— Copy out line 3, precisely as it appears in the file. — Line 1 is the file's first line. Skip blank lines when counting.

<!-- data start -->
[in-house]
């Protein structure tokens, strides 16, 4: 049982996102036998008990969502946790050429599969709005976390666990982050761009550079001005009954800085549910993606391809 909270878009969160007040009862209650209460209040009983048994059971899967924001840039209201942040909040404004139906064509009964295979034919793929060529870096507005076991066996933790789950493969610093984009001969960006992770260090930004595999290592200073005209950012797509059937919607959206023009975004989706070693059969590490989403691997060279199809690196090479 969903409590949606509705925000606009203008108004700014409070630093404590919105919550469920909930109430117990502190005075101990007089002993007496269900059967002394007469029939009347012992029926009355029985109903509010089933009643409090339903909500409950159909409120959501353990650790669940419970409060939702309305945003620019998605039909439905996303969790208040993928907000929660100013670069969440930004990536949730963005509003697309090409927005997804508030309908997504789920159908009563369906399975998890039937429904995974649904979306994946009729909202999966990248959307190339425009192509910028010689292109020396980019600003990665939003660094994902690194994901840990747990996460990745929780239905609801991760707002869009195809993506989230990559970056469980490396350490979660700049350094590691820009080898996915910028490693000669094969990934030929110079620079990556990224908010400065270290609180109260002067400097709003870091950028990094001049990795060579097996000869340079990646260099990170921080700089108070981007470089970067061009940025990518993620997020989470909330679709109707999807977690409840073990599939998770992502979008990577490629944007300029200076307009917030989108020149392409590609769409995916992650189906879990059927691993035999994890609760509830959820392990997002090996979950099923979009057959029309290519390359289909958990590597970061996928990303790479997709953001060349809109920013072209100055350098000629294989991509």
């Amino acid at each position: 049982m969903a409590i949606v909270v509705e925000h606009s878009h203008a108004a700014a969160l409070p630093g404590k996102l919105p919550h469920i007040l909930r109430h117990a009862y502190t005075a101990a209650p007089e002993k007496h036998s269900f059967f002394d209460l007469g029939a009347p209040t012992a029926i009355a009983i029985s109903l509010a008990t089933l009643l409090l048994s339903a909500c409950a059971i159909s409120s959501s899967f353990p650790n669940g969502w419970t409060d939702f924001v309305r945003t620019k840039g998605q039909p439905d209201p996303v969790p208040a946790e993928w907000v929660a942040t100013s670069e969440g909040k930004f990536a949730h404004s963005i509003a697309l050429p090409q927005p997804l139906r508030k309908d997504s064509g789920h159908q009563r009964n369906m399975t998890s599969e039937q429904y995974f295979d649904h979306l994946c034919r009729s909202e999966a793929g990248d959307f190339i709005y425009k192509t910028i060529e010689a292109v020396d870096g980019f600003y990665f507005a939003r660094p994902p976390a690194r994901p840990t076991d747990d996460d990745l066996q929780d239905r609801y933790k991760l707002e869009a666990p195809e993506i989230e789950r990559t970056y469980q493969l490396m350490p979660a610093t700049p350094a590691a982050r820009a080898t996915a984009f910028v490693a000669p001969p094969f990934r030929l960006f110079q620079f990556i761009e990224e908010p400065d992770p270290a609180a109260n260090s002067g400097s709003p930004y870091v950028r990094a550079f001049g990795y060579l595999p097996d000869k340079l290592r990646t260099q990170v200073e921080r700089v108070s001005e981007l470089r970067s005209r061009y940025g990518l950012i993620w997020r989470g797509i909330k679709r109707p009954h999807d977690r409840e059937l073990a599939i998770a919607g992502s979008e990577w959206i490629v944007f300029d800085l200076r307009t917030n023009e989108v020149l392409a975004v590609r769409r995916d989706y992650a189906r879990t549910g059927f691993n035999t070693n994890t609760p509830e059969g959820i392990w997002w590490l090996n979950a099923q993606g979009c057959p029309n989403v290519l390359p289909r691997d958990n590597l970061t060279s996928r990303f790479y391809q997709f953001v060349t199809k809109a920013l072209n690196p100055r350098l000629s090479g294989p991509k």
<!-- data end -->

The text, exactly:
């Amino acid at each position: 049982m969903a409590i949606v909270v509705e925000h606009s878009h203008a108004a700014a969160l409070p630093g404590k996102l919105p919550h469920i007040l909930r109430h117990a009862y502190t005075a101990a209650p007089e002993k007496h036998s269900f059967f002394d209460l007469g029939a009347p209040t012992a029926i009355a009983i029985s109903l509010a008990t089933l009643l409090l048994s339903a909500c409950a059971i159909s409120s959501s899967f353990p650790n669940g969502w419970t409060d939702f924001v309305r945003t620019k840039g998605q039909p439905d209201p996303v969790p208040a946790e993928w907000v929660a942040t100013s670069e969440g909040k930004f990536a949730h404004s963005i509003a697309l050429p090409q927005p997804l139906r508030k309908d997504s064509g789920h159908q009563r009964n369906m399975t998890s599969e039937q429904y995974f295979d649904h979306l994946c034919r009729s909202e999966a793929g990248d959307f190339i709005y425009k192509t910028i060529e010689a292109v020396d870096g980019f600003y990665f507005a939003r660094p994902p976390a690194r994901p840990t076991d747990d996460d990745l066996q929780d239905r609801y933790k991760l707002e869009a666990p195809e993506i989230e789950r990559t970056y469980q493969l490396m350490p979660a610093t700049p350094a590691a982050r820009a080898t996915a984009f910028v490693a000669p001969p094969f990934r030929l960006f110079q620079f990556i761009e990224e908010p400065d992770p270290a609180a109260n260090s002067g400097s709003p930004y870091v950028r990094a550079f001049g990795y060579l595999p097996d000869k340079l290592r990646t260099q990170v200073e921080r700089v108070s001005e981007l470089r970067s005209r061009y940025g990518l950012i993620w997020r989470g797509i909330k679709r109707p009954h999807d977690r409840e059937l073990a599939i998770a919607g992502s979008e990577w959206i490629v944007f300029d800085l200076r307009t917030n023009e989108v020149l392409a975004v590609r769409r995916d989706y992650a189906r879990t549910g059927f691993n035999t070693n994890t609760p509830e059969g959820i392990w997002w590490l090996n979950a099923q993606g979009c057959p029309n989403v290519l390359p289909r691997d958990n590597l970061t060279s996928r990303f790479y391809q997709f953001v060349t199809k809109a920013l072209n690196p100055r350098l000629s090479g294989p991509k």